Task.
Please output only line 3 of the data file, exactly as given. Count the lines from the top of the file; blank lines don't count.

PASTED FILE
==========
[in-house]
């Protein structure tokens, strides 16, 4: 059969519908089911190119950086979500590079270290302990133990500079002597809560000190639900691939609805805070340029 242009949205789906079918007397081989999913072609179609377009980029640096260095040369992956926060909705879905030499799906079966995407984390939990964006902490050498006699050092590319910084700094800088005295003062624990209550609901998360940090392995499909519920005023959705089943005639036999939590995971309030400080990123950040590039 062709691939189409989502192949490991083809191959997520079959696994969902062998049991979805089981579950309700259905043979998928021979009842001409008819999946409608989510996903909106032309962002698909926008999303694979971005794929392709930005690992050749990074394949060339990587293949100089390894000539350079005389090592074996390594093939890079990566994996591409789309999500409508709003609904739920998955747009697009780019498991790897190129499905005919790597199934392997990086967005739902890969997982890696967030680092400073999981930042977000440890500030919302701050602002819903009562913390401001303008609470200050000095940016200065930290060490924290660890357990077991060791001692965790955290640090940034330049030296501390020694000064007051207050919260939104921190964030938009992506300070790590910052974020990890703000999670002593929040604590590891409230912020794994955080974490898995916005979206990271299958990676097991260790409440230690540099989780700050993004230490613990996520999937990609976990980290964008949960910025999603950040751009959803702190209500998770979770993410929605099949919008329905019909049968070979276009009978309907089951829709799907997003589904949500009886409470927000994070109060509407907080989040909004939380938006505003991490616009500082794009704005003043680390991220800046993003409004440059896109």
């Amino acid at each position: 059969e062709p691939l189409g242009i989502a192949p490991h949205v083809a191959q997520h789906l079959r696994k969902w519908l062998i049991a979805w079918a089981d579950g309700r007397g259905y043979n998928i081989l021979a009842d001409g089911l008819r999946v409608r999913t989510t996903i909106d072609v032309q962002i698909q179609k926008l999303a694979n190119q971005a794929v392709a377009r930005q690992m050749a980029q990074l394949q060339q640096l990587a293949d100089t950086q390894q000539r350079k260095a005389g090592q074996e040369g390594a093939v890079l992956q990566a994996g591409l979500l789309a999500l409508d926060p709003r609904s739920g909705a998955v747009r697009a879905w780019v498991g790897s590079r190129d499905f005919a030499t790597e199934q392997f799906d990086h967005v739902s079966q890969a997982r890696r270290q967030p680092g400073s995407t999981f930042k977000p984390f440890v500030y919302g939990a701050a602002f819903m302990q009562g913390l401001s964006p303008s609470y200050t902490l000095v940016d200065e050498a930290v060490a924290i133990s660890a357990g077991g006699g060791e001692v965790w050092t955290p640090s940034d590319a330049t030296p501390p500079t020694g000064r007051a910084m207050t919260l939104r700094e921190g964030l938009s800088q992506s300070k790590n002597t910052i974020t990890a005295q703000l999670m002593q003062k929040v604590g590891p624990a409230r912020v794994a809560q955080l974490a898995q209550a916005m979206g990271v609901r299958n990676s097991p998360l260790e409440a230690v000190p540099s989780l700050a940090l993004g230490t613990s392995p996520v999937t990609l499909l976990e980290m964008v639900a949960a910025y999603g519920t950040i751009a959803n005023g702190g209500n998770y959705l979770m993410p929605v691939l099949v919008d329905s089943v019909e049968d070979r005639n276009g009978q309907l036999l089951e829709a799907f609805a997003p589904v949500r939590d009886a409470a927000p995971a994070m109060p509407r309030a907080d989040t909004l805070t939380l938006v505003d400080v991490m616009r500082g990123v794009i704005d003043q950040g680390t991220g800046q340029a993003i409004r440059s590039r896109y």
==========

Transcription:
């Amino acid at each position: 059969e062709p691939l189409g242009i989502a192949p490991h949205v083809a191959q997520h789906l079959r696994k969902w519908l062998i049991a979805w079918a089981d579950g309700r007397g259905y043979n998928i081989l021979a009842d001409g089911l008819r999946v409608r999913t989510t996903i909106d072609v032309q962002i698909q179609k926008l999303a694979n190119q971005a794929v392709a377009r930005q690992m050749a980029q990074l394949q060339q640096l990587a293949d100089t950086q390894q000539r350079k260095a005389g090592q074996e040369g390594a093939v890079l992956q990566a994996g591409l979500l789309a999500l409508d926060p709003r609904s739920g909705a998955v747009r697009a879905w780019v498991g790897s590079r190129d499905f005919a030499t790597e199934q392997f799906d990086h967005v739902s079966q890969a997982r890696r270290q967030p680092g400073s995407t999981f930042k977000p984390f440890v500030y919302g939990a701050a602002f819903m302990q009562g913390l401001s964006p303008s609470y200050t902490l000095v940016d200065e050498a930290v060490a924290i133990s660890a357990g077991g006699g060791e001692v965790w050092t955290p640090s940034d590319a330049t030296p501390p500079t020694g000064r007051a910084m207050t919260l939104r700094e921190g964030l938009s800088q992506s300070k790590n002597t910052i974020t990890a005295q703000l999670m002593q003062k929040v604590g590891p624990a409230r912020v794994a809560q955080l974490a898995q209550a916005m979206g990271v609901r299958n990676s097991p998360l260790e409440a230690v000190p540099s989780l700050a940090l993004g230490t613990s392995p996520v999937t990609l499909l976990e980290m964008v639900a949960a910025y999603g519920t950040i751009a959803n005023g702190g209500n998770y959705l979770m993410p929605v691939l099949v919008d329905s089943v019909e049968d070979r005639n276009g009978q309907l036999l089951e829709a799907f609805a997003p589904v949500r939590d009886a409470a927000p995971a994070m109060p509407r309030a907080d989040t909004l805070t939380l938006v505003d400080v991490m616009r500082g990123v794009i704005d003043q950040g680390t991220g800046q340029a993003i409004r440059s590039r896109y």